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Nucleic Acids Res. 2007 Jan; 35(Database issue): D51–D54.
Published online 2006 Nov 11. doi:  10.1093/nar/gkl797
PMCID: PMC1669716

PolymiRTS Database: linking polymorphisms in microRNA target sites with complex traits


Polymorphism in microRNA Target Site (PolymiRTS) database is a collection of naturally occurring DNA variations in putative microRNA target sites. PolymiRTSs may affect gene expression and cause variations in complex phenotypes. The database integrates sequence polymorphism, phenotype and expression microarray data, and characterizes PolymiRTSs as potential candidates responsible for the quantitative trait locus (QTL) effects. It is a resource for studying PolymiRTSs and their implications in phenotypic variations. PolymiRTS database can be accessed at http://compbio.utmem.edu/miRSNP/.


Identification of causal genetic variants underlying complex traits is a major goal in genetic studies. Linkage analysis has long been used to discover chromosomal intervals harboring sequence variants that cause variations in quantitative traits. A typical quantitative trait locus (QTL) interval usually contains many genes ranging from several dozens to several hundreds, hence it is critical to be able to focus on genetic variants in the interval that are most likely to have functional impacts. Among them, nonsynonymous single nucleotide polymorphisms (SNPs) that alter protein sequences and regulatory polymorphisms that affect gene expression are natural high-priority candidates. Although regulatory polymorphisms are much more challenging to be identified and characterized, experimental and analytical tools are being actively developed for this purpose (14). Polymorphisms in miRNA target sites (PolymiRTS) represent a specific class of regulatory polymorphisms that may regulate posttranscriptional gene expression. A recent work reports that PolymiRTS can underlie the effects of physiological QTLs (pQTLs) that control classic higher order traits (5). MicroRNAs (miRNAs) are a family of small RNAs that pair to the transcripts of protein-coding genes and cause translational repression or mRNA destabilization (6,7). Hundreds of miRNAs have been identified in humans and mice and many of them have been shown to regulate their target genes that control diverse biological processes such as differentiation, proliferation, apoptosis and morphogenesis (7). PolymiRTS may affect the base-pairing process, hence affect the miRNA-mediated gene repression which in turn cause phenotypic variations. It has been found that miRNA-mediated target mRNA destabilization is widespread in mammals (810). Thus, for miRNAs acting by this mechanism, the PolymiRTS may lead to heritable variations in gene expression. Variations in gene expression across a population can be assessed by a newly developed genetical genomics approach (1113). The genetical genomics approach treats gene expression level as quantitative trait. Linkage mapping is then used to discover the genetic loci regulating gene expression traits (eQTLs). PolymiRTS may induce a cis-acting eQTL that coincides with the gene's physical location. We proposed a simple conceptual model (Figure 1) that represents information flow from PolymiRTS to complex trait via cis-acting eQTL. Based on this model scheme, we create a database integrating SNP, phenotype and expression microarray data of human and mouse.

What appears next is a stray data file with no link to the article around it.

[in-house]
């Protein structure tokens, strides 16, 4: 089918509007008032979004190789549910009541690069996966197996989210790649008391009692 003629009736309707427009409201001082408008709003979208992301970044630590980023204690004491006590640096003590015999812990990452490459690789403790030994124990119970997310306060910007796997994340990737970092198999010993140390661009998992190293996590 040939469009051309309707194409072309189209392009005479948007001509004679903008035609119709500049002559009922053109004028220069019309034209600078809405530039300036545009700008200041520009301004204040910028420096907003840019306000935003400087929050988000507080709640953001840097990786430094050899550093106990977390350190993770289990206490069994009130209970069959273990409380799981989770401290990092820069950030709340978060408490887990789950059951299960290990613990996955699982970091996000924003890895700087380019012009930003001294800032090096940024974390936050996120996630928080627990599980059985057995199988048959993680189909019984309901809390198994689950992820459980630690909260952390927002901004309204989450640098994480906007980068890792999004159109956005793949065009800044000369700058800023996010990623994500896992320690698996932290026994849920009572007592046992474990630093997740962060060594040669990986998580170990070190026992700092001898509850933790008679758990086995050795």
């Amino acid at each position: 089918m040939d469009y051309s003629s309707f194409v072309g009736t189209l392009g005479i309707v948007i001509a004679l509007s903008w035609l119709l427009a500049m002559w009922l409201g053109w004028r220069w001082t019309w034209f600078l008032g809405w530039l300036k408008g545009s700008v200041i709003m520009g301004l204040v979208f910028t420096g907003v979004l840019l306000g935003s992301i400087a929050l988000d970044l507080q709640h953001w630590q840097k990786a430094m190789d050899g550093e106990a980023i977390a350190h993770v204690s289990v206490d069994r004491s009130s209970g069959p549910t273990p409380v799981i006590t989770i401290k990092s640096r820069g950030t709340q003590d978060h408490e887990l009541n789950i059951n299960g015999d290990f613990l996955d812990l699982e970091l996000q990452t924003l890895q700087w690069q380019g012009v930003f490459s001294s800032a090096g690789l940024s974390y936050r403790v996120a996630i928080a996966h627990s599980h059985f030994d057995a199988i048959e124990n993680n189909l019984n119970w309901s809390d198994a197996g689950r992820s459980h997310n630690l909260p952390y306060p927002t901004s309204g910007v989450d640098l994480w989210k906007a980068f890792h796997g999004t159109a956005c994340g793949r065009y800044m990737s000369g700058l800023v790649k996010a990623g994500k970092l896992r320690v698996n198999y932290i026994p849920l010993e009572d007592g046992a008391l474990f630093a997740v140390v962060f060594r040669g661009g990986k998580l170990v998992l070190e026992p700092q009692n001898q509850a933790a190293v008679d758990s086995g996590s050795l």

Figure 1
Conceptual QTL model. A PolymiRTS (triangle) may cause the gene expression variation (diamond) in segregating population and a cis-acting eQTL is observed. The variation in gene expression in turn may cause phenotype variation (rectangle) and a pQTL is ...


Identifying and annotating PolymiRTS

The method of identifying and annotating PolymiRTS is shown in Figure 2. SNPs that are located in the 3′-untranslated regions (3′-UTRs) of all known genes by UCSC genome annotation (mouse: mm7 and human: hg18) (14) were extracted from dbSNP build 126 (15). Genomic locations of these SNPs were mapped onto mRNAs. For each SNP, we assessed whether its two alleles lead to different miRNA target sites. To be conservative, we only consider the 3′-UTR SNPs that affect the match to the seed region of the miRNA. Mature miRNA sequences were downloaded from the miRBase (16). We used the criteria of TargetScanS (17) in the prediction of miRNA sites. Basically, besides requiring a perfect Watson–Crick match to the seed 2–7 nt of miRNA, we further require that there is either a perfect match to the 8th nt of miRNA, or an anchor adenosine immediately downstream the 2–7 seed in the target. We assigned the PolymiRTS to one of the four classes: ‘D’ (an allele disrupts a conserved miRNA site), ‘N’ (a derived allele disrupts a nonconserved miRNA site), ‘C’ (a derived allele creates a new miRNA site) and ‘O’ (other cases when the ancestral allele can not be determined unambiguously). PolymiRTS of class ‘C’ may cause abnormal gene repression and PolymiRTS of class ‘D’ may cause loss of normal repression control. These two classes of PolymiRTS are most likely to have functional impacts. We used the pre-calculated 17-way Multiz alignments of vertebrate genomes to derive the annotations. For a miRNA site to be conserved, we require that it is present in at least two other vertebrate genomes in addition to the query genome. For mouse SNPs, their ancestral alleles were determined by mouse versus rat (rn3) genome alignment. For human SNPs, their ancestral alleles were determined by human versus chimpanzee (panTro1) genome alignment. Additionally, we categorized PolymiRTS with A/G alleles because they are supposed to be less deleterious with their ability to form G:U wobble base-pairs with miRNAs.